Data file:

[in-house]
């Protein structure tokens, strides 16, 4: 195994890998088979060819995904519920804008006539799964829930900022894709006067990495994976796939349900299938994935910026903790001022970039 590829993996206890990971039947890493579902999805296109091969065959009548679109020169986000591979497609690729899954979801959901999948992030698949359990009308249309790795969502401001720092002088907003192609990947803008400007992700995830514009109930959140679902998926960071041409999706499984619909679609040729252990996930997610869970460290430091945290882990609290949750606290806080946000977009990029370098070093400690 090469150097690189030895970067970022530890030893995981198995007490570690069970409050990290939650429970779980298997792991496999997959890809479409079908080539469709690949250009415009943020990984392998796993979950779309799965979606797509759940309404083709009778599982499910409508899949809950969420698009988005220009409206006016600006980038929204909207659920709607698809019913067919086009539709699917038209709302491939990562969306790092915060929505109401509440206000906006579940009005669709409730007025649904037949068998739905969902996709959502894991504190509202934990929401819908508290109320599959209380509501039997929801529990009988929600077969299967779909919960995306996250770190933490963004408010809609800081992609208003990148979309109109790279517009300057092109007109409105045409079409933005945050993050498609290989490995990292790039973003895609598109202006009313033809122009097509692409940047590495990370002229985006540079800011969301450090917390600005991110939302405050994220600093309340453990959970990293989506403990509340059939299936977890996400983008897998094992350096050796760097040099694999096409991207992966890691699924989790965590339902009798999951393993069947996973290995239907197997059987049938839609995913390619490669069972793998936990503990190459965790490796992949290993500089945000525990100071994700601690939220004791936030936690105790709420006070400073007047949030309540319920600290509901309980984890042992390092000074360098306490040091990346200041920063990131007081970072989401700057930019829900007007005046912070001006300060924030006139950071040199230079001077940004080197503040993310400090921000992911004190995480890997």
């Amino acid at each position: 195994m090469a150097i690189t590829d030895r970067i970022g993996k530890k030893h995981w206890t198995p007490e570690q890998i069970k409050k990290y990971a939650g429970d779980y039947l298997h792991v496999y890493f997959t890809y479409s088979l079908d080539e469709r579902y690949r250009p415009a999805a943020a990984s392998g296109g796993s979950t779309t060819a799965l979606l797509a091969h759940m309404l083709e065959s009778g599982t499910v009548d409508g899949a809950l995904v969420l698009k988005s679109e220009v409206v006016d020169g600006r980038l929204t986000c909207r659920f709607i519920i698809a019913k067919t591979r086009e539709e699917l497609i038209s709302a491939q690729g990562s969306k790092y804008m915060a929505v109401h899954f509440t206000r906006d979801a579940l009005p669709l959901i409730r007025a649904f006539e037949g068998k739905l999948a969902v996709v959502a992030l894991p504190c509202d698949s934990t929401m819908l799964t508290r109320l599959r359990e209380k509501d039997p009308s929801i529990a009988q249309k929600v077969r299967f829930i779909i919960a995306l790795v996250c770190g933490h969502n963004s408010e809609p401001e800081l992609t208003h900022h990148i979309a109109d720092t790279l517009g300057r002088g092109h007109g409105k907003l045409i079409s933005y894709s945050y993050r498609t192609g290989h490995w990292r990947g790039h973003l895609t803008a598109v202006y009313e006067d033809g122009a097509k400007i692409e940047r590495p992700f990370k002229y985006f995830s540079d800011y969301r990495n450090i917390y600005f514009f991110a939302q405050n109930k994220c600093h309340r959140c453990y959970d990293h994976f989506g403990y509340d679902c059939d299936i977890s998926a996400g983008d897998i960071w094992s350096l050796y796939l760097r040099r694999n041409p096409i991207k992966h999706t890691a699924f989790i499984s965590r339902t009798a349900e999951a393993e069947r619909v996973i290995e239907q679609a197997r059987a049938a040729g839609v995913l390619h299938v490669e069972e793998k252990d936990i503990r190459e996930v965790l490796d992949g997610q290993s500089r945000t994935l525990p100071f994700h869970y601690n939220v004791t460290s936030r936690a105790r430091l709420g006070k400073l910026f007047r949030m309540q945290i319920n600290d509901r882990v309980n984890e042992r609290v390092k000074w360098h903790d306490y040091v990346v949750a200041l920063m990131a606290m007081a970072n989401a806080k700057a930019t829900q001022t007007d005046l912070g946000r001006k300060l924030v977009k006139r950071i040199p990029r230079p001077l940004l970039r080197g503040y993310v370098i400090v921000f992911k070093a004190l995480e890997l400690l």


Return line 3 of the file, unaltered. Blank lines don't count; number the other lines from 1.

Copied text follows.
């Amino acid at each position: 195994m090469a150097i690189t590829d030895r970067i970022g993996k530890k030893h995981w206890t198995p007490e570690q890998i069970k409050k990290y990971a939650g429970d779980y039947l298997h792991v496999y890493f997959t890809y479409s088979l079908d080539e469709r579902y690949r250009p415009a999805a943020a990984s392998g296109g796993s979950t779309t060819a799965l979606l797509a091969h759940m309404l083709e065959s009778g599982t499910v009548d409508g899949a809950l995904v969420l698009k988005s679109e220009v409206v006016d020169g600006r980038l929204t986000c909207r659920f709607i519920i698809a019913k067919t591979r086009e539709e699917l497609i038209s709302a491939q690729g990562s969306k790092y804008m915060a929505v109401h899954f509440t206000r906006d979801a579940l009005p669709l959901i409730r007025a649904f006539e037949g068998k739905l999948a969902v996709v959502a992030l894991p504190c509202d698949s934990t929401m819908l799964t508290r109320l599959r359990e209380k509501d039997p009308s929801i529990a009988q249309k929600v077969r299967f829930i779909i919960a995306l790795v996250c770190g933490h969502n963004s408010e809609p401001e800081l992609t208003h900022h990148i979309a109109d720092t790279l517009g300057r002088g092109h007109g409105k907003l045409i079409s933005y894709s945050y993050r498609t192609g290989h490995w990292r990947g790039h973003l895609t803008a598109v202006y009313e006067d033809g122009a097509k400007i692409e940047r590495p992700f990370k002229y985006f995830s540079d800011y969301r990495n450090i917390y600005f514009f991110a939302q405050n109930k994220c600093h309340r959140c453990y959970d990293h994976f989506g403990y509340d679902c059939d299936i977890s998926a996400g983008d897998i960071w094992s350096l050796y796939l760097r040099r694999n041409p096409i991207k992966h999706t890691a699924f989790i499984s965590r339902t009798a349900e999951a393993e069947r619909v996973i290995e239907q679609a197997r059987a049938a040729g839609v995913l390619h299938v490669e069972e793998k252990d936990i503990r190459e996930v965790l490796d992949g997610q290993s500089r945000t994935l525990p100071f994700h869970y601690n939220v004791t460290s936030r936690a105790r430091l709420g006070k400073l910026f007047r949030m309540q945290i319920n600290d509901r882990v309980n984890e042992r609290v390092k000074w360098h903790d306490y040091v990346v949750a200041l920063m990131a606290m007081a970072n989401a806080k700057a930019t829900q001022t007007d005046l912070g946000r001006k300060l924030v977009k006139r950071i040199p990029r230079p001077l940004l970039r080197g503040y993310v370098i400090v921000f992911k070093a004190l995480e890997l400690l």